Mitt Romney has been on a roll since he took on President Obama for his “you didn’t build that” speech. Thursday, he was in Massachusetts, and his campaign was anxious to provide this clip from his remarks to the media:

The remarks which followed that section of the speech showed that Romney is using the opening given to him to carve out a rationale for his campaign. He was clearly animated as he tore into the president:

The president does in fact believe that people who build enterprises like this really are not responsible for it, but in fact it is a collective success of the whole society that somehow builds enterprises like this. In my view, we ought to – have to celebrate people who start enterprises and employ other people. The president by the way in his remarks went on not just to talk about if you have a business you didn’t build it, he went on to talk about other measures of success. He said if you think are smart, well there are a lot of other smart people. And if you think you are working hard, there are a lot of other hard working people. Where was he going with that? What’s he trying to say? That we don’t celebrate and reward success and achievement? My own view is if you attack success you will continue to see what we have seen over these last three and a half years, which is less success.

While Obama has been intent on painting Romney as a 21st century robber baron, Romney is aligning Obama’s philosophy with the mentality of failed Western European social democracies, which, wouldn’t you know, are teetering on the brink of collapse. The message is one Romney can stick with during the remainder of the campaign because it serves multiple purposes.

To begin with, Romney, who has been accused of telling voters what they want to hear, plainly (and maybe for the first time) is telling them what he fervently believes. He saw his father succeed in the private sector and he did as well. I can’t help but think that he takes Obama’s slam personally, an attempt to denigrate both George and Mitt Romney’s success along with the rest of the private sector. In other words, Romney has figured out why he wants to be president and what he has in common with ordinary voters — the philosophy of personal achievement and the vision of America as a place where you can invent or reinvent your life.

Second, it adds a moral dimension to his campaign that doesn’t offend nonreligious voters. Rep. Paul Ryan (R-Wis.) wrote in the Financial Times yesterday:

. Free enterprise is about more than material riches. It incorporates moral truths about personal dignity, equal opportunity, job security, ending poverty and dependency, increasing upward mobility, and taking responsibility for self and family. The Republican party has recommitted itself to these principles and promoted ideas that meet the magnitude of continued economic hardships and real anxiety about the future. Advanced with clarity and conviction, our reforms are reassuring precisely because they are so bold.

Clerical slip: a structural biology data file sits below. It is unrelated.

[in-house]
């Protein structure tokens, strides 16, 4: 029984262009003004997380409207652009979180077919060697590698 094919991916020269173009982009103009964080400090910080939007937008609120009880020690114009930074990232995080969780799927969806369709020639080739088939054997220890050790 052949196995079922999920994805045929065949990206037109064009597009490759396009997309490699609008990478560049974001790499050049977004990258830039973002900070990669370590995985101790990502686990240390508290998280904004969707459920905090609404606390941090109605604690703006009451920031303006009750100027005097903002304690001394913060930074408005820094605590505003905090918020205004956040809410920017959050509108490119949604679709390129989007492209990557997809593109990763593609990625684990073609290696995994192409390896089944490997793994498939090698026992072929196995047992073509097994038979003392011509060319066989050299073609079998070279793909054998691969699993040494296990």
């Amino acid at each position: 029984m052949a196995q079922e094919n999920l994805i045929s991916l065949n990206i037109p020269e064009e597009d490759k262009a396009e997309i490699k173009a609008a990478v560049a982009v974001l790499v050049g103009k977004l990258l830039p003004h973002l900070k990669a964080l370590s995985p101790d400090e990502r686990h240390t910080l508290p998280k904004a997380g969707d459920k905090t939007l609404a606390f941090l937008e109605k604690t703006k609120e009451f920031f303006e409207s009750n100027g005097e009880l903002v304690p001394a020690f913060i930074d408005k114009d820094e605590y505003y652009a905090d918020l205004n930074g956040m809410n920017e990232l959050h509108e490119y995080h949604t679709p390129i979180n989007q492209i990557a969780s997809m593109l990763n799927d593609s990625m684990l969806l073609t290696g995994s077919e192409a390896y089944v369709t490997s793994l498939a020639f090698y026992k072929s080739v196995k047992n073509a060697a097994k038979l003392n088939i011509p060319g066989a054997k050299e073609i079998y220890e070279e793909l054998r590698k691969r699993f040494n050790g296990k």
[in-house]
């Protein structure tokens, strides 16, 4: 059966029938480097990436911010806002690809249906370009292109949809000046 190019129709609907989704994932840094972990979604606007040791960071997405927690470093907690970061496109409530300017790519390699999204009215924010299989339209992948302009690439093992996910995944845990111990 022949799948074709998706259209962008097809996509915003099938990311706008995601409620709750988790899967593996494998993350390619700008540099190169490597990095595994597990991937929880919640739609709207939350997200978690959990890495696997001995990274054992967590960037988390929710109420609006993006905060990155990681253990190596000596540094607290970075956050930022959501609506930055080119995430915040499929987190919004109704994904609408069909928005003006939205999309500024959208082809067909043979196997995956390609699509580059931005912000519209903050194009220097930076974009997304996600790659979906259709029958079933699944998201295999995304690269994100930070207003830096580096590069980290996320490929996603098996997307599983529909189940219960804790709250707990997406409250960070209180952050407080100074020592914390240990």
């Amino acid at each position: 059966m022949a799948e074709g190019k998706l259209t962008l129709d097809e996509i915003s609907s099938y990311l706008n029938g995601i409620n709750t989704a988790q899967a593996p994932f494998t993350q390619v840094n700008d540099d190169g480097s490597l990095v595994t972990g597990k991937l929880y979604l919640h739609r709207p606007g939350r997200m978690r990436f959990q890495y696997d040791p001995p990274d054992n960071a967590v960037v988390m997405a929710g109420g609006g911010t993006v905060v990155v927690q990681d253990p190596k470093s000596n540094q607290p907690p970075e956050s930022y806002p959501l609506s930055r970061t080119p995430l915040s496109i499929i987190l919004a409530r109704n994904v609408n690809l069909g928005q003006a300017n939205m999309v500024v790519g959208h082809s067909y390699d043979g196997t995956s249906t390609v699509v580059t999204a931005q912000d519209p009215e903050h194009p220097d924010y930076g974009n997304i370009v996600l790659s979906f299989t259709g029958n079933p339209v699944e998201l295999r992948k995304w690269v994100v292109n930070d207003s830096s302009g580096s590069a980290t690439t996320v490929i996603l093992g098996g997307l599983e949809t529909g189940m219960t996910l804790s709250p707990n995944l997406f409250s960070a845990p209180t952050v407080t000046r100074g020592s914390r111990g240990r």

That message could potentially appeal to the entire electorate, not just Christian conservatives.

Third, it encompasses Romney’s attack on Obamacare (without getting into the weeds of “Did Obama break his promise not to ‘tax’ the middle class?”). The recent polling shows Obamacare still to be unpopular. The problem, or one of the problems with the law, Romney will argue is that it deprives Americans of too much freedom and unwisely strips them of responsibility for their own health care. (Ryan hit this point as well by taking on the Independent Payment Advisory Board, which he wrote amounts to “empowering a newly created board of 15 ‘experts’ to cut Medicare through arbitrary price controls for providers that will result in restricted access for senior citizens. Instead of putting 15 bureaucrats in charge, our reforms empower senior citizens to control their health-care decisions.”)

And finally, the message has the benefit of being true. Obama does see government as a central force in people’s lives, does want more resources in the public sector, does see regulations (be they from the Environmental Protection Agency or Dodd-Frank) as unalloyed positive forces and does have a vision of the economy as a zero-sum game wherein the rich are getting rich at everyone else’s expense. There is no use denying his own vision even if he wanted to since it has been woven into nearly every speech and policy position he has taken. Moreover, the voters whose support he needs to win believe in this philosophy and won’t turn out for Obama if he’s simply going to be Romney-lite.

It’s taken two campaigns and the most radical president in American history to pull out of Romney his political vision and passion. Fortunately for him, it is one that can, if executed well, sweep in Tea Partyers, small business leaders, upscale suburban voters and true centrists (who can be persuaded Obama has gone too far down the statist road). It has also lit up the conservative base, which is now convinced capitalism hangs the balance. Is it enough, together with a faltering economy, to put Romney in the White House? We’ll find out.